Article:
Arts & Music
Exploding Chicken’ sculpture going back up in Channel District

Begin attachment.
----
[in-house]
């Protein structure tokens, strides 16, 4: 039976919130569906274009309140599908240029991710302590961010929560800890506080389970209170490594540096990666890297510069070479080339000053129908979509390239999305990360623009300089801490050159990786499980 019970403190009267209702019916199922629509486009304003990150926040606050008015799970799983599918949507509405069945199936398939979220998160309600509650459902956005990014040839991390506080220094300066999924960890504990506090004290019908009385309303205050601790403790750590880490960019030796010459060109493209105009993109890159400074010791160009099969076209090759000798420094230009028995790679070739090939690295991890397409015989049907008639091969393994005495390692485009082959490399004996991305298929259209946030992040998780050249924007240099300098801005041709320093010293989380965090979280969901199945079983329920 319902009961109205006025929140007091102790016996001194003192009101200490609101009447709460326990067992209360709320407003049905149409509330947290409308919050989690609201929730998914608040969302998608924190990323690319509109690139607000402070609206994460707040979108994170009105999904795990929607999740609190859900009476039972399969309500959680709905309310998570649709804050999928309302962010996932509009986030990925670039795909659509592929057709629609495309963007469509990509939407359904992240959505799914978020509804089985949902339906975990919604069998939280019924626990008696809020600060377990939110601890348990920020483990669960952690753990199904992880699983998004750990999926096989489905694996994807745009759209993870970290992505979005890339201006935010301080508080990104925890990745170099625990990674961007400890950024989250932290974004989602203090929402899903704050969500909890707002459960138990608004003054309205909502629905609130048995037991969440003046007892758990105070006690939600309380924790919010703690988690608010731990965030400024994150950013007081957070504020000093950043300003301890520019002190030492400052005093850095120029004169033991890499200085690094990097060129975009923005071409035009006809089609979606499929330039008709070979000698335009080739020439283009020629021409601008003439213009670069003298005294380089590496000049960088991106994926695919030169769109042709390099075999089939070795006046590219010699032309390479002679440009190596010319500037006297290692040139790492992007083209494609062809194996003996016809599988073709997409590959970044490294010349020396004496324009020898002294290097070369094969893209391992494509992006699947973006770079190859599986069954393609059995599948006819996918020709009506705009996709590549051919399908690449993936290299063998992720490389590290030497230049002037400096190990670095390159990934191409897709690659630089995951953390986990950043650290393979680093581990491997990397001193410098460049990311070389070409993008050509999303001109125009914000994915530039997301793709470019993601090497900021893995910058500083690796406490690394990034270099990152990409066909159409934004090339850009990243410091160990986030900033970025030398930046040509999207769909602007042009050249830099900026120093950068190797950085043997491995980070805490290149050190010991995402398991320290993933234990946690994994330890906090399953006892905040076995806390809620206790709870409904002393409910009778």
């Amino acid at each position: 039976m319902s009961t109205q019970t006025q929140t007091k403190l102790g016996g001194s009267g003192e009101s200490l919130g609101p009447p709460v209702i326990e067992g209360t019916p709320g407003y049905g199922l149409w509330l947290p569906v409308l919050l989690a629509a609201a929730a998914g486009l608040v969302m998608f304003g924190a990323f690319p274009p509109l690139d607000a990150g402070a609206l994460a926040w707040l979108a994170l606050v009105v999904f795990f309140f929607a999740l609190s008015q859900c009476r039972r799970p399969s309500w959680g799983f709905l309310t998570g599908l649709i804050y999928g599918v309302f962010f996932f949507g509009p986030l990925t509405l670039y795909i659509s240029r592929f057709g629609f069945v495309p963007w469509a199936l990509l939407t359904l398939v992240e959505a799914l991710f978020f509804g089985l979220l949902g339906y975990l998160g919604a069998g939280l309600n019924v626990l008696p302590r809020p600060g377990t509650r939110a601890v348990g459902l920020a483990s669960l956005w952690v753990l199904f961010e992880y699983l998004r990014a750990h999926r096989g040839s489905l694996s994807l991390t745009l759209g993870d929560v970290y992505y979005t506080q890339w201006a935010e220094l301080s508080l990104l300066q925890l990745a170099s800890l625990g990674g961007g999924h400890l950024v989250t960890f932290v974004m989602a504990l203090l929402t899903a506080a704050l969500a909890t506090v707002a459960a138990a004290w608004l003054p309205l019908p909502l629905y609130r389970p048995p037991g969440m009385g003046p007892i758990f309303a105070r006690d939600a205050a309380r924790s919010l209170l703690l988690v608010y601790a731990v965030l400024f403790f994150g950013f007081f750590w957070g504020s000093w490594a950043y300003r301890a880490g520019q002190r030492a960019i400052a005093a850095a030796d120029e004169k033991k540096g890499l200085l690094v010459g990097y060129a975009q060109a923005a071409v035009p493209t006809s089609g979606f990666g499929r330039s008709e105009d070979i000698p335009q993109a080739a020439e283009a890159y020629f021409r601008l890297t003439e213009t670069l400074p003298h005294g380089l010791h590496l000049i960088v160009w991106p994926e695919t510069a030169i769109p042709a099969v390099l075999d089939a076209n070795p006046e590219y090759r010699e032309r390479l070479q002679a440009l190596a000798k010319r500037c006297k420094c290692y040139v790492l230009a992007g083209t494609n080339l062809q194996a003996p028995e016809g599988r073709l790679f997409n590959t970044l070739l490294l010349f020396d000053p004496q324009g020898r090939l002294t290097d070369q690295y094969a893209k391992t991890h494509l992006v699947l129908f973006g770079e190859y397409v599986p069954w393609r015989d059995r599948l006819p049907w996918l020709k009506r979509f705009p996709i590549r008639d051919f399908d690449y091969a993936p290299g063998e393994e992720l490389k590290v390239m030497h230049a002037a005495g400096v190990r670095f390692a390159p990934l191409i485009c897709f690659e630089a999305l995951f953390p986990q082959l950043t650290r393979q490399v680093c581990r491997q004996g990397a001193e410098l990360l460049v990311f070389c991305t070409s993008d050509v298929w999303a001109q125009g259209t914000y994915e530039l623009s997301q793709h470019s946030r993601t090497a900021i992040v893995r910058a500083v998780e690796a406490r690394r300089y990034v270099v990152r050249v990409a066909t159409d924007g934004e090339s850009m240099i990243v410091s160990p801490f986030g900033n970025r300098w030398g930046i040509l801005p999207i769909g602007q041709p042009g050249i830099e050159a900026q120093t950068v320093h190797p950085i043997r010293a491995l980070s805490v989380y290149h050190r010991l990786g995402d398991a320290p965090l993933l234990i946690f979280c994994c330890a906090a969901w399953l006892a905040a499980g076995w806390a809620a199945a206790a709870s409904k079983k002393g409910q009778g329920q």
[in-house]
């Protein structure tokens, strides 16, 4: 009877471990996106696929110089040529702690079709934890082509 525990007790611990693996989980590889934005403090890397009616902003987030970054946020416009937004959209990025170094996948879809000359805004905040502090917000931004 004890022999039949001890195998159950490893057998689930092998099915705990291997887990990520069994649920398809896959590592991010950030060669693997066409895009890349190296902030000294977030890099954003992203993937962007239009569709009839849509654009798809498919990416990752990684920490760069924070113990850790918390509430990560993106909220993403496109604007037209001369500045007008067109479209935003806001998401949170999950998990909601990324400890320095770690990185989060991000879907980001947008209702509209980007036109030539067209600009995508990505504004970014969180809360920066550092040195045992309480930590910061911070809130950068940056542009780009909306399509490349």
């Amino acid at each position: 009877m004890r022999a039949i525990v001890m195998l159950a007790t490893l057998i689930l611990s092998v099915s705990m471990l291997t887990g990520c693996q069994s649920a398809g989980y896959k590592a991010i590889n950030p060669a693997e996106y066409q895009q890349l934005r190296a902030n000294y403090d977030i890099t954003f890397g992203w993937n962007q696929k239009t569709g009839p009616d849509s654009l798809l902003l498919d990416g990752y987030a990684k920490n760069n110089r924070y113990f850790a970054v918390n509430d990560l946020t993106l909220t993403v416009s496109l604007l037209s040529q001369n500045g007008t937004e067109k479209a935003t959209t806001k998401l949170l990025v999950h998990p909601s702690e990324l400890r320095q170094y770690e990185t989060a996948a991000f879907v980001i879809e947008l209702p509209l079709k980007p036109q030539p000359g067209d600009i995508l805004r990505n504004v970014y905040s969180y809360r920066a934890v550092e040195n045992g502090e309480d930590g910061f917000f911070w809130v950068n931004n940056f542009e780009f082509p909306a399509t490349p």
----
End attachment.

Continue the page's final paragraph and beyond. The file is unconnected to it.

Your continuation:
TAMPA - George Sugarman’s untitled abstract statue – better known as “The Exploding Chicken” – is finally getting a new downtown home after three years in storage. Workers are reassembling the 19-ton, 36-foot-tall steel and aluminum artwork in the Channel District roundabout, just north of The Florida Aquarium. Work will continue throughout the week at the roundabout along Channelside Drive and Cumberland Avenue, the city said in a news release. Most of the labor and materials to disassemble, store and move the sculpture as well as to prepare the new site were donated, the city said.The sculpture will be repainted after installation is complete. The sculpture had sat for 22 years at Kennedy Boulevard and Ashley Drive, next to the cylindrical officer tower. The original principal tenant of Rivergate Tower, NCNB National Bank of Florida, commissioned Sugarman’s work in 1988. In 2005, tower was sold to American Capital Partners of Miami, the new owner donated the sculpture to the city’s art collection. Plans to relocate the artwork to the Channelside roundabout had been in the works since it was dismantled in April 2010. The piece was given its popular “Exploding Chicken” nickname by longtime Tampa Tribune columnist Steve Otto.